2. Create a process to assign a temporary franchise area to D/O while contacting landowners but require public announcement before contacting landowners for an easement or lease. This should satisfy developers who do not want confusion by alerting a second developer of their activities. But, since competition is good, PSCW may consider issuing two temporary franchises with full disclosure to landowners who could sign options with each developer. PSCW would then choose the best project to move forward.
3. Require a PSCW-published “Truth-In-Negotiating” brochure to be sent to landowners one month before contact. A few references are available such as www.flaginc.org. One disclosure which should be included is that, it appears, in Wisconsin if the turbine or cable trenches create pathways for manure to contaminate the groundwater, it is still the farmer who is responsible for the contamination unless the easement/lease can transfer that liability to the developer.
4. Require that lease/easement agreements allow for an option to terminate the contract at some point early in the process if landowner wishes.
12 Existing Property Uses
1. This requirement is helpful but “reasonable” needs some definition or examples.
.13 Siting Criteria
1. With more and more evidence that setbacks which have been used in the past are not adequate, it is disturbing to see the setbacks proposed in the PSCW draft.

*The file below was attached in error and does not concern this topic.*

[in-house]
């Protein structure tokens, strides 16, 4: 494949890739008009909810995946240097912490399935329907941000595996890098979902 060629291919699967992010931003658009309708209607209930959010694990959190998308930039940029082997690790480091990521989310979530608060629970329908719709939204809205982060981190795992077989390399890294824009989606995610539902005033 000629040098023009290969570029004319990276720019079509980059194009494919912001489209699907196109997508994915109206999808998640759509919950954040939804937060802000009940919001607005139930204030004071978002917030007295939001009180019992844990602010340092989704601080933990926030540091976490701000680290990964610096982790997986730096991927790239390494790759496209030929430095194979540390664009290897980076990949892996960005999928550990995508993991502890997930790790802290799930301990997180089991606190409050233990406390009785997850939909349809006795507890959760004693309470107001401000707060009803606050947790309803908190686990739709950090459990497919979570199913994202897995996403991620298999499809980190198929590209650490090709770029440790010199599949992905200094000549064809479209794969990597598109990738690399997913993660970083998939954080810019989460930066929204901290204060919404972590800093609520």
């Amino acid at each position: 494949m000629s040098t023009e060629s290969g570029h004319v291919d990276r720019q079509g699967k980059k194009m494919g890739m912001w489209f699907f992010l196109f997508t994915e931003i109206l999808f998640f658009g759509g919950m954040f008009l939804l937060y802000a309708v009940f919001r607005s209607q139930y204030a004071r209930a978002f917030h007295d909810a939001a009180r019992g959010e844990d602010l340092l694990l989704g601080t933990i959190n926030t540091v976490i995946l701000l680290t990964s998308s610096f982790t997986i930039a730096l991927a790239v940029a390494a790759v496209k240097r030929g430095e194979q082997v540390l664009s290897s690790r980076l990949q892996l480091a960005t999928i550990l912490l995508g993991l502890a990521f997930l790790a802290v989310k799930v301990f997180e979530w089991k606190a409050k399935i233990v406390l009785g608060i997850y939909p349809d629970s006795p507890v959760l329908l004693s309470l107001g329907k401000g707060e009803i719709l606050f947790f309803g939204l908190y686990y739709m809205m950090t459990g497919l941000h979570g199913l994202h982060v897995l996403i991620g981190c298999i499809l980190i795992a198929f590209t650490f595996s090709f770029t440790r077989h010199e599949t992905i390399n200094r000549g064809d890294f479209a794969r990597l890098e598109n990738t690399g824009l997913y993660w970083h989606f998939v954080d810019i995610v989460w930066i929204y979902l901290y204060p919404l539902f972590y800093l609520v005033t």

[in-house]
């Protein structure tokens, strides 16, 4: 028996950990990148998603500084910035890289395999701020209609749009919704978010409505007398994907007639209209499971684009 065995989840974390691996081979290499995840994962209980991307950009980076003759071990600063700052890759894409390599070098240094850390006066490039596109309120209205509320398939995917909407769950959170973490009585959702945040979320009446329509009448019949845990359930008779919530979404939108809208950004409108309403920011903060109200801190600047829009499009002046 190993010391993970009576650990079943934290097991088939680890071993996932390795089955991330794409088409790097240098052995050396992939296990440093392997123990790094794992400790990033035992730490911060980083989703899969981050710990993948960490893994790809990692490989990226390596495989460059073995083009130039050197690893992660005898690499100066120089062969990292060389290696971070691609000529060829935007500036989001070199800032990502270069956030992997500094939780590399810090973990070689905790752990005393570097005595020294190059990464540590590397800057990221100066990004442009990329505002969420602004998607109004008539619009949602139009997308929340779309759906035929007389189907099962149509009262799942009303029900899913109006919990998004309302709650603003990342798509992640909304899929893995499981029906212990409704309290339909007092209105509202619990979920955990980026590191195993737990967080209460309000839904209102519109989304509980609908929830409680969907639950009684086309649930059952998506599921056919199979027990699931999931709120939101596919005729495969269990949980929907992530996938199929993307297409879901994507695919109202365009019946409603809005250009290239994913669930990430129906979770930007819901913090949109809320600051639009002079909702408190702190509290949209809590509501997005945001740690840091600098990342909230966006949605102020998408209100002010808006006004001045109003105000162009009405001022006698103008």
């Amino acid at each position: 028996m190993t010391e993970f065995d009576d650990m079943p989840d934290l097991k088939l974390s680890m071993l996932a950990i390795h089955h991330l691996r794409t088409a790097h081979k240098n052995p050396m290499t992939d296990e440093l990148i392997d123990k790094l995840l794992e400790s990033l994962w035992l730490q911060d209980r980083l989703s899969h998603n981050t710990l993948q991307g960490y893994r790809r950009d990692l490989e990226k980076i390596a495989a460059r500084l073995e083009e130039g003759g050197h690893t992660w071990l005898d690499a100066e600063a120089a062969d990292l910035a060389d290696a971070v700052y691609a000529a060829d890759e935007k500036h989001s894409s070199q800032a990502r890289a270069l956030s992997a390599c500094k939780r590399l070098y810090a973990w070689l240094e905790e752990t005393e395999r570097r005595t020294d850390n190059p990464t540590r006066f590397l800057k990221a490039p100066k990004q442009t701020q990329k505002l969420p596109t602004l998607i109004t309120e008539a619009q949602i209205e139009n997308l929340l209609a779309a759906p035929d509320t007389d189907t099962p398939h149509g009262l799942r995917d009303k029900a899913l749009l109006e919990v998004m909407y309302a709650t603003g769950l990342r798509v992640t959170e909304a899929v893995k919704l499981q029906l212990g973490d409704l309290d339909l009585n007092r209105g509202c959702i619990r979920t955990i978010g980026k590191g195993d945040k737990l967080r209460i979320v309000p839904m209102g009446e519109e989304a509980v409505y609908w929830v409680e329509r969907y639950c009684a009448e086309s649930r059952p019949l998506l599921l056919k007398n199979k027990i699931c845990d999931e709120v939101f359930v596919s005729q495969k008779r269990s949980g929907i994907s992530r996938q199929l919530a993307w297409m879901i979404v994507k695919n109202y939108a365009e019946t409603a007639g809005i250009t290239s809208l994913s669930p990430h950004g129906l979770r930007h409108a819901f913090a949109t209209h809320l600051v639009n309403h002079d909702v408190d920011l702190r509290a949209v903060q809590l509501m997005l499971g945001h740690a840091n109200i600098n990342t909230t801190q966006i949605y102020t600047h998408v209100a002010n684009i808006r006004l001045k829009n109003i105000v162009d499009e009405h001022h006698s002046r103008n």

2. Determining the correct setback has to be driven by what is necessary to ensure safety and health, not by the fact that someone wants to invest in wind energy.
3. Since human stress causes health problems, the stress of “taking of property (value and use options) without due process” from neighbors of wind turbine installations must be considered. The PSCW understands the value of options when evaluating energy projects. Therefore, it must be understood that since a neighbor to a wind turbine project loses options for future use of their property when setbacks are inadequate, they lose real value. Lost options include not being able to build a residence, sell the property for residential development or even build their own wind turbine. Setbacks should not create “no-build” zones for future residences on nonparticipating parcels. Such action is, in fact, the “taking of property without due process”.
4. Setbacks should be established to protect safety and health of both participating and nonparticipating residents. The draft rules with different setbacks for different residents suggest a degree of ambiguity as to what setback is needed for health and safety for any person. The draft rules which include setback differences as well as the short setbacks reinforce the need for studies in the field so that science and statistical analysis provide the answers.